Day 14 - last line of defence

Sun 10 Dec 2006 15:46
The last entry forecast quieter times and a home run in......this is the sea we are dealing with - and that blessed genoa!  Two menacing squalls came through last night.  For the first, Wattie and I got the genoa furled and unfurled in lightish winds and the squall missed us.  2 hours later we were surrounded by squalls (they show up rather nicely on the radar at night as solid yellow patches swarming around the boat) and we had to furl the genoa in a bit more wind with the predictable results.  We fought with the hour glass twist for about 15 minutes before getting it down (with considerable difficulty) and bringing it below to rewind. Hauled it up again and it twisted before it was halfway aloft.  Another titanic battle ensued and eventually, having handed the sheet round the sail to unwind the twist, we thought we had won.

But she had the last word.  Shortly after breakfast this morning, the block at the top of the mast (holding the second genoa halyard) broke free and fell to the deck.  Once again, we had used another line to support the sail in case this happened and the genoa stayed up, but this time only held by the topping lift which originates from the other side of the mast.  It had to come down (for the last time, I fear) and we are now down to a reefed main (to allow us to sail (almost) our down wind course and the faithful jib.  We are down to 7 knots or less and Colin and I are very miserable about losing the chance to catch those last few places.  I have a feeling everyone else is relieved that we cannot set the spinnaker.  We have no halyards left aloft unless I go up the mast to re-thread the first one and I think it is unlikely that we will have the conditions to do that before we get there.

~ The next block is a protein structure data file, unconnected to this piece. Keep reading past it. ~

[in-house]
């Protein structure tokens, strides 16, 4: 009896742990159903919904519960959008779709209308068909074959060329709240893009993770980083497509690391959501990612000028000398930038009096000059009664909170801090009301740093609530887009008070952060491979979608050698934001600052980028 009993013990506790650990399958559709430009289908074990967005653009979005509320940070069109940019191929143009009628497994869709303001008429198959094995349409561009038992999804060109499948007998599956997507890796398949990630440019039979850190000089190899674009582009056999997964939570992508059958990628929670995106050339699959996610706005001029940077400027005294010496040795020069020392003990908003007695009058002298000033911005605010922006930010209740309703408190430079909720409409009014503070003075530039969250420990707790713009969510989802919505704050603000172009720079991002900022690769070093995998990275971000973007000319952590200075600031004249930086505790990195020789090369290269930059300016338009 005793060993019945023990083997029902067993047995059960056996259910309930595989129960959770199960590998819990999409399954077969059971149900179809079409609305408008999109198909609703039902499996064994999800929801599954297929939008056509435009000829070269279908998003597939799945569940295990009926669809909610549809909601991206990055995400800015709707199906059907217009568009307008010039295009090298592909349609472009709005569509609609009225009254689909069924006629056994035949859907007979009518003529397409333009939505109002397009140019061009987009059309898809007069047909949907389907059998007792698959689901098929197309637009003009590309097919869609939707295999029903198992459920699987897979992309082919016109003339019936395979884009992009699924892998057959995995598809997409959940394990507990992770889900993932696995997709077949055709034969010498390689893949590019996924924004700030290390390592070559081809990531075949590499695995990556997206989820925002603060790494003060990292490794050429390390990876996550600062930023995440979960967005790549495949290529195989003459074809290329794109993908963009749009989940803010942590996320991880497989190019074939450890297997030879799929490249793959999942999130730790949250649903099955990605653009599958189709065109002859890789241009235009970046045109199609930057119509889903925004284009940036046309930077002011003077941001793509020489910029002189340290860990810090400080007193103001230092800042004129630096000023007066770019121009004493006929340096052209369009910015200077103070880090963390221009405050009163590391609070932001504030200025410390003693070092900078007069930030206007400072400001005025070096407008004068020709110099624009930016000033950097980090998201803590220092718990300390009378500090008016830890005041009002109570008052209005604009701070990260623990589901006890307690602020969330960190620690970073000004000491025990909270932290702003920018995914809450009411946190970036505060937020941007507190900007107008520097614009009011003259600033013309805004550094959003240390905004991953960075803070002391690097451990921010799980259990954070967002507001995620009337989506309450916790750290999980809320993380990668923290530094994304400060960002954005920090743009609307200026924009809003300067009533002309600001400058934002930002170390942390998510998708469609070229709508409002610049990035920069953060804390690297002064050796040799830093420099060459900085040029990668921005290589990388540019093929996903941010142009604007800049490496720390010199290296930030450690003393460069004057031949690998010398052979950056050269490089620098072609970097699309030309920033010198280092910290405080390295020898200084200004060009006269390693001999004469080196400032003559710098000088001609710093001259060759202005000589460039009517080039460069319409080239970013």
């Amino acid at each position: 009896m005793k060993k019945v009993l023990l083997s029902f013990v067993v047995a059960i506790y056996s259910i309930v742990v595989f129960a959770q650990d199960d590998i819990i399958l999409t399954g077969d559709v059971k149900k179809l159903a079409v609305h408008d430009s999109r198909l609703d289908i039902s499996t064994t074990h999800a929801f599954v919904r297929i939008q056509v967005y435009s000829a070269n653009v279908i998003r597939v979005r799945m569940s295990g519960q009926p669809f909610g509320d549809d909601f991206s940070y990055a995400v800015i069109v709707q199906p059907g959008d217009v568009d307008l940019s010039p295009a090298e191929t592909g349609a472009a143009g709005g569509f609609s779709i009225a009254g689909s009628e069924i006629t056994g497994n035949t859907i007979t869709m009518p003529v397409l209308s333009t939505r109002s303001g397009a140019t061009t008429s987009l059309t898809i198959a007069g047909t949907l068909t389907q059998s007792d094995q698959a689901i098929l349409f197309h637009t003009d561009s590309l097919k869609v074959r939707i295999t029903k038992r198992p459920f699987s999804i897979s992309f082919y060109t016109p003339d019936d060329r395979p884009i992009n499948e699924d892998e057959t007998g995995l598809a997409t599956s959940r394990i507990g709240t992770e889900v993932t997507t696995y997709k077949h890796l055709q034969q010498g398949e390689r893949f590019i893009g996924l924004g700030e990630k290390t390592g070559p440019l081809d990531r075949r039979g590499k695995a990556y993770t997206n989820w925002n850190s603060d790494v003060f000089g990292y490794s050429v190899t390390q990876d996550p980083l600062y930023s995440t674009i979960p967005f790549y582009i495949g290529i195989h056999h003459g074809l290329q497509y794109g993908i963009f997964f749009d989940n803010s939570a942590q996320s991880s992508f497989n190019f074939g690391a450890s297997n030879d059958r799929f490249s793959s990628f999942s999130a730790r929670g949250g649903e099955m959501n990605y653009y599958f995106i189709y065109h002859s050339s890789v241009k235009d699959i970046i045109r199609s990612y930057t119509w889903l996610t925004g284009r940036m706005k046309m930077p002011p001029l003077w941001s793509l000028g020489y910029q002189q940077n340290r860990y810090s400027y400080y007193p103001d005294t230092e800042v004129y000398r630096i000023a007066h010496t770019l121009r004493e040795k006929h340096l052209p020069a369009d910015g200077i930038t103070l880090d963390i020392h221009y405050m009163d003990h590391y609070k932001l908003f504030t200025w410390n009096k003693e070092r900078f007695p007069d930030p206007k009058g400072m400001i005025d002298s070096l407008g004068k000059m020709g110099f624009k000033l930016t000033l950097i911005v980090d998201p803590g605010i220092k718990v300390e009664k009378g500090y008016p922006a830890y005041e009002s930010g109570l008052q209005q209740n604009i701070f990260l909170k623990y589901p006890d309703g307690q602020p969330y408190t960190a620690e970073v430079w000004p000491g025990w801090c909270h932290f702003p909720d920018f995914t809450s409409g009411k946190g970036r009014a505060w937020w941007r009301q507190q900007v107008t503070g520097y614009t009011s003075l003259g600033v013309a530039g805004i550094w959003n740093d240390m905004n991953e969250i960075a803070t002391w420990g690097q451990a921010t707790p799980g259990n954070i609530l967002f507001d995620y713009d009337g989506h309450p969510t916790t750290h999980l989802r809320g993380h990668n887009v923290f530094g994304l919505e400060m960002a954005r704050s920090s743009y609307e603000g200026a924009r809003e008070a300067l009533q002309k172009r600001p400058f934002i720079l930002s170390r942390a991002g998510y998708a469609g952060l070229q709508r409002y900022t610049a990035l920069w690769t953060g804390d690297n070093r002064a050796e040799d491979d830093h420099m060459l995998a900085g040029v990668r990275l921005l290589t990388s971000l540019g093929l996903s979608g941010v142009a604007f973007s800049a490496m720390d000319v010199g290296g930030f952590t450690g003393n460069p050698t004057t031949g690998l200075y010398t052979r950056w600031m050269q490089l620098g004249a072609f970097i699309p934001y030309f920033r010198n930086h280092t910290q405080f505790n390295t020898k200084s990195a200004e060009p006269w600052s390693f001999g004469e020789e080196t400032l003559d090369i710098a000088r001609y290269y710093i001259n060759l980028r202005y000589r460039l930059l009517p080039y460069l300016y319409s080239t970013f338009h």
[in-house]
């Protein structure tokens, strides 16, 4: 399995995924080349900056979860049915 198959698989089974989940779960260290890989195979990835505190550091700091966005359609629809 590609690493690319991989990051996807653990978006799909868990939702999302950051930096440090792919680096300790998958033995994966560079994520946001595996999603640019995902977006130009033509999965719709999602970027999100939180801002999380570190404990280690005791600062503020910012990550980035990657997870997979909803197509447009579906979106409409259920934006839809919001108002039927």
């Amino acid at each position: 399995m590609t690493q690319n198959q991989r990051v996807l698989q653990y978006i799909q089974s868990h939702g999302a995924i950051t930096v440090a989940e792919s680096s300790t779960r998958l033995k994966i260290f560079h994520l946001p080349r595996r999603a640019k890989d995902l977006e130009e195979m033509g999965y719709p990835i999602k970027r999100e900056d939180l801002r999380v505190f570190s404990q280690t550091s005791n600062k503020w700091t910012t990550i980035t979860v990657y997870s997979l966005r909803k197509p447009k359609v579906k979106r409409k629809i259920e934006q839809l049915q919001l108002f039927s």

So, we are down to our last defence - the main and the jib. The wind is still dropping, we are squall proof and given how tired we are now, we are going to sit out the rest of today as we are.  Apart from these little dramas, the crew are all fine, well fed etc.  We will celebrate 2 weeks at sea at lunch today (our clocks have moved 2 hours from GMT now - we will still have a little "boat lag" as I think St Lucia is 5 hours adrift from GMT. It is quite fun setting our own time according to dawn and dusk.

The jobs list on the boat is getting a little heavy but she is basically in good shape.  One fridge has packed up now and the water maker has fused twice.  Otherwise the main systems are all functioning OK and we are on the home straight.

No photos because everything happened at night!=